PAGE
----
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What to look for
Background information can help you prepare for further research by explaining all the issues related to your topic, especially when you're investigating a field that's unfamiliar to you. Tips:
- Check for background information in: dictionaries, handbooks and encyclopedias.
- Look for facts in: statistical guides, almanacs, biographical sources, or handbooks.
- Collect keywords or important terms, concepts and author names to use when searching databases.
- Start thinking in broad terms, then narrow down your topic.
- Look at bibliographies to guide you to other sources of information (books, articles, etc.)
MIT Libraries Subject Experts
Librarians who specialize in the field you're researching can assist you with your information search.
MIT Libraries Research Guides
Designed by MIT librarians for finding information in specific fields. Browse the subject categories to find one that matches your topic. Each guide links you to information sources in that field.
Search Our Collections
Find sources on your topic, either in print or online. Search using keywords; for example: global warming handbook
Below is a selection of online reference sources. Find more in Search Our Collections.
Great background material for current events and controversial topics
General Reference Research Guide
Sources to help find general background information (includes dictionaries and encyclopedias).
Oxford English Dictionary
Online version of the comprehensive OED
Virtual Reference Collection
A collection of web sites, organized by category, for finding facts, data and general information. Created by MIT Libraries staff. For example, for biographical information, see 'People'.
Includes brief factual, statistical, chronological, and descriptive summaries from The Funk & Wagnall's New Encyclopedia and four almanacs
You're probably already familiar with Wikipedia, a free online encyclopedia. The reference sources listed on this page are similar to Wikipedia, with some differences that you should be aware of, including:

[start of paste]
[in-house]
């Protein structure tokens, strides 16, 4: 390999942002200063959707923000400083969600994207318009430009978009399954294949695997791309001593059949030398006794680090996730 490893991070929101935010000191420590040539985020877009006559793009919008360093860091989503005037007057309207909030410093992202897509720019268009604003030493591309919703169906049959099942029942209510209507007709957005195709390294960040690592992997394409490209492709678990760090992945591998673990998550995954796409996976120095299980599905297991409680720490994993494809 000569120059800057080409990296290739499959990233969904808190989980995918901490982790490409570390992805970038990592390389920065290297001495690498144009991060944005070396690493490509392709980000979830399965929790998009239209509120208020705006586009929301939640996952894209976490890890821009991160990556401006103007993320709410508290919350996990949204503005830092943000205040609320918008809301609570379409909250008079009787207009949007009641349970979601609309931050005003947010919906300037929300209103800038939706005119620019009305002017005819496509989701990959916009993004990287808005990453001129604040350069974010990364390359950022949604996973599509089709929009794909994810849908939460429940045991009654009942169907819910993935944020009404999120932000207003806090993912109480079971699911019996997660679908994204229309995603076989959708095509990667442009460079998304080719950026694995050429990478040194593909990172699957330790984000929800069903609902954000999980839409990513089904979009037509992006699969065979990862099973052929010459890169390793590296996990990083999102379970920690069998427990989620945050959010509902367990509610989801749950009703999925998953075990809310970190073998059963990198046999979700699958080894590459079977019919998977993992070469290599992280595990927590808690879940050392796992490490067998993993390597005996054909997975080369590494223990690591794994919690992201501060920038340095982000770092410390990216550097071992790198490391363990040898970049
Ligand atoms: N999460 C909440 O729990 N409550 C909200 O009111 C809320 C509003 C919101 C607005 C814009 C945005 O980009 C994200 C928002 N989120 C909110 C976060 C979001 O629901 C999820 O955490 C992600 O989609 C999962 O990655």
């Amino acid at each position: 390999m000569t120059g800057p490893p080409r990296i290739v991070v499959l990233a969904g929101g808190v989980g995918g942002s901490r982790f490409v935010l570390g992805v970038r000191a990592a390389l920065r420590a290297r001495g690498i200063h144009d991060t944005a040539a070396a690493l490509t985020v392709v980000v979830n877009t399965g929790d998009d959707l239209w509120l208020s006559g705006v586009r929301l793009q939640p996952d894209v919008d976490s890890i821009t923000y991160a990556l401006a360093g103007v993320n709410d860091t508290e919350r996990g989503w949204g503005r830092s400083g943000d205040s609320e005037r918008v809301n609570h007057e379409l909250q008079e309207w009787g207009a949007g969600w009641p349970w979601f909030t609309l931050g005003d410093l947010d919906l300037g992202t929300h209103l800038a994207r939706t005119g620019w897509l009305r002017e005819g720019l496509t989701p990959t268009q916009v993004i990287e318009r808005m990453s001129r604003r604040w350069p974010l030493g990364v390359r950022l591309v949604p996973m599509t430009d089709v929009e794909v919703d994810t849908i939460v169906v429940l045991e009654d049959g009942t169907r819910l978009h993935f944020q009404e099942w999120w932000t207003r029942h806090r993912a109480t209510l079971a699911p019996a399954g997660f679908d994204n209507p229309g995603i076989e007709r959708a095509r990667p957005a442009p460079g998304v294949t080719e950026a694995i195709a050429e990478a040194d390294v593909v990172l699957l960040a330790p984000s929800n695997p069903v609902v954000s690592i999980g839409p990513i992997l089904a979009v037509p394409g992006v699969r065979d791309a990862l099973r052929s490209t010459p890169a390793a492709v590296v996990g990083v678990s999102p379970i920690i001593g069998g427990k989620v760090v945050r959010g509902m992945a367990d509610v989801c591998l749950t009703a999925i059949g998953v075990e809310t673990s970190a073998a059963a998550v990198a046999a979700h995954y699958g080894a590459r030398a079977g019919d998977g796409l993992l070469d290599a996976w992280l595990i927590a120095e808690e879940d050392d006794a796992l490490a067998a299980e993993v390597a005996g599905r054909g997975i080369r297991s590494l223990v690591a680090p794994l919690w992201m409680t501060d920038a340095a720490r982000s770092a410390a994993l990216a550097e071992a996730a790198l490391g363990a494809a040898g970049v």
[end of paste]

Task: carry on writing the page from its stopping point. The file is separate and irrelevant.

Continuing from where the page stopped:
- Wikipedia is part of the free web, so anyone with an Internet connection can access it seamlessly.
- Reference sources are generally part of the fee-based web, which means they require a subscription to access the content, making the information in them very valuable. The fee-based sources listed here are paid for by the MIT Libraries.
- "Wikipedia is written collaboratively by volunteers from all around the world. Anyone with Internet access can make changes to Wikipedia articles." http://en.wikipedia.org/wiki/Wikipedia:About
- Reference sources are written collectively by experts in the fields they cover - some are researchers, some are professors, but all have qualifications of a professional nature.
- Wikipedia contains encyclopedia-like articles on almost anything, making it a general or multidisciplinary source of information.
- Reference sources are sometimes general in nature, but often cover one subject area in depth, so you can choose a source that focuses on the discipline you're researching more extensively.
- Wikipedia has a set of editing policies and guidelines that authors should follow when writing or editing articles.
- Reference sources are edited and vetted for accuracy, currency, and authority by the source's editorial board (often a group of researchers in the field).
Wikipedia can be a good source to begin with. However, you should balance what you find there with information from other reference sources as well. And make sure you evaluate information you find from the Wikipedia or any other source.
If you have questions about the kind of information you find, please Ask Us. Library staff are happy to help you find quality information on any topic you're researching.